Wednesday, 11 June 2008

Problems with balloon releases.

There's an interesting little story on the BBC this morning: it's all about the concerns being expressed by marine conservationists regarding a popular activity, the mass release of balloons. This is something that my antenna have never noticed as being a problem but it seems that many of these balloons finish up in the marine environment with animals dying from ingesting the balloons. These days a lot of the balloons are filled with the very light gas helium so that even if released well away from the coast they can still come down in the sea. As evidence the BBC cites a balloon from the city of Gloucester being found on a beach in Northumberland! According to the Marine Conservation Society the problems are getting worse year by year. They are hoping that organisers of events that release these balloons will look at alternatives; using air rather than helium to reduce the distance the balloons will travel is one suggestion.

This is an interesting example of the way a seemingly innocuous activity can have a devastating effect on nature. I wonder how many other things we do also have an undesired consequence for wildlife, I bet there are quite a few.

1 comment:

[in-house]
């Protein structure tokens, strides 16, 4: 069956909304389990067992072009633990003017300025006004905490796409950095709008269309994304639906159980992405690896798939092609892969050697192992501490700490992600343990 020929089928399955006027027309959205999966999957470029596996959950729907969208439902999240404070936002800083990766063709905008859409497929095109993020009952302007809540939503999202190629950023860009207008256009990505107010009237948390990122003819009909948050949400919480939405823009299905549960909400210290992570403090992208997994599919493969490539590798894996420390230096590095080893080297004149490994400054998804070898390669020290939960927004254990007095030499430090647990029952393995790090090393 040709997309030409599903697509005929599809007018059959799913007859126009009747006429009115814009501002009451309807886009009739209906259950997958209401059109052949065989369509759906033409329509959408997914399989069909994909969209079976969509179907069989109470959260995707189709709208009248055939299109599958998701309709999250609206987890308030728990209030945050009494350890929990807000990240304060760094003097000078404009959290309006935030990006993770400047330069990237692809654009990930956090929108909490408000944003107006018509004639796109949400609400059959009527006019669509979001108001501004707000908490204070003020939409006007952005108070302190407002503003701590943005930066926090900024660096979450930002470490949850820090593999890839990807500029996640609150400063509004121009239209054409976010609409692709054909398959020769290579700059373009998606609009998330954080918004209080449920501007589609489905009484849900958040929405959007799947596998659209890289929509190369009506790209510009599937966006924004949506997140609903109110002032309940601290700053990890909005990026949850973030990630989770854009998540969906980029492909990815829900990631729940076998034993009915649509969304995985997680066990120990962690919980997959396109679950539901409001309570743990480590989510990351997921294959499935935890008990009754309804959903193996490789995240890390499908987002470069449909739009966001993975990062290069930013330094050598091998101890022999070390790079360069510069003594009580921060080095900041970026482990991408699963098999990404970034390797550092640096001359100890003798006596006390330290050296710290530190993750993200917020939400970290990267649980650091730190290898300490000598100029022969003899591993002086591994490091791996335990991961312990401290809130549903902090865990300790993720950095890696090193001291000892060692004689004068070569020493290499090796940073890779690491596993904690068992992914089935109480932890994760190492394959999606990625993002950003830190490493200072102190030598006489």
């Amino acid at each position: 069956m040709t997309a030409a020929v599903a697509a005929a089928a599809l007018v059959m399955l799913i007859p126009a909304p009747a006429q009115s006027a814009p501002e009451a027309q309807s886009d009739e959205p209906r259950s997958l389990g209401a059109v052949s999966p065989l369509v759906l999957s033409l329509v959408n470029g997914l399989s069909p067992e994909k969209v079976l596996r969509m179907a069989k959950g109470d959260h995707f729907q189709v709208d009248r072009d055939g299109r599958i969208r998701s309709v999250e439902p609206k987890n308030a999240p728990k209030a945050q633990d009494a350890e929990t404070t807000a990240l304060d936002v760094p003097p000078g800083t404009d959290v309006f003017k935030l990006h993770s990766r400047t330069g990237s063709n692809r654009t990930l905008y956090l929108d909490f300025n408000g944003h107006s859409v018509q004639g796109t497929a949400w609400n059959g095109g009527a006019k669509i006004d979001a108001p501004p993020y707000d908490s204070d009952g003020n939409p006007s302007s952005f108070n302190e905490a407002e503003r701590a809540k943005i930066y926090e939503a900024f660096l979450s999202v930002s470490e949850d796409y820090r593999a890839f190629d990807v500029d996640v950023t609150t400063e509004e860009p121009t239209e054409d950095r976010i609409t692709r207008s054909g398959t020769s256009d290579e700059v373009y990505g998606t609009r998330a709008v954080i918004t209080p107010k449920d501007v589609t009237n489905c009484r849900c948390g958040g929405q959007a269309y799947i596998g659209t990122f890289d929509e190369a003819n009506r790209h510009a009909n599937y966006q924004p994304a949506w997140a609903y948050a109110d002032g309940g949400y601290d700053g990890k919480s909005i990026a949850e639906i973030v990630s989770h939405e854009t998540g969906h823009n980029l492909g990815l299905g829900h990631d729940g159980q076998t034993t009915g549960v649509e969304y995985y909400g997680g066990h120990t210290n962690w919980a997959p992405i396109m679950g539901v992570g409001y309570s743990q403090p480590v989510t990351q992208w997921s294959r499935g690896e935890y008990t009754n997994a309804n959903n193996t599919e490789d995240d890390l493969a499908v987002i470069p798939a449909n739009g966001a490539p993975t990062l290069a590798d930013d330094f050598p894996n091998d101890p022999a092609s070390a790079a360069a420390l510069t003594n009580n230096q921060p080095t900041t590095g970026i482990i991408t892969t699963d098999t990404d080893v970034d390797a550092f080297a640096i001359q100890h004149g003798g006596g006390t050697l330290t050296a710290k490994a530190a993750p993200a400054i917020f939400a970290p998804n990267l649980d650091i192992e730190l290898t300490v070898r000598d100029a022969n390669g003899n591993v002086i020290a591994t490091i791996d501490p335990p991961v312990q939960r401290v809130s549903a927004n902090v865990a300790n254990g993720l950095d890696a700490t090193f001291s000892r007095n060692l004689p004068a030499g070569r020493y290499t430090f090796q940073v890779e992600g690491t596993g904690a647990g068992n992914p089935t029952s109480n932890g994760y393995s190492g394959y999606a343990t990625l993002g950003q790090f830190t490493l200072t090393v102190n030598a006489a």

Important Occasions said...

The Marine Conservation Society (MCS) has called for the ban on mass balloon releases to protect the wildlife who they have found to be killed due to the waste effects of latex balloons. But is a ban the answer, or are the MCS guilty of using shock tactics to increase their profile ?

While they do have a case for the problem, further evidence needs to be produced to find out why sea life are interpreting balloon fragments for food. Would an alternative be to release balloons that degradable within a few days of being released? or remove any plastic fittings or ribbon attachments from the balloon? Another idea is to release balloon colours that do resemble food (No green colours for example).

Whatever the outcome, the Marine conservation society must work with the Balloon Companies and the UK Association (NABAS) to bring the concern to a conclusion. If the MCS succeed with banning balloons, the killjoys may be looking at criticising other businesses for their profile gain. Can MCS ban everything that may cause an accident?

Sarah Rose
Balloon decorator Rugby Nuneaton Coventry Warwick Bedworth Stratford Leamington Kenilworth Birmingham Leicester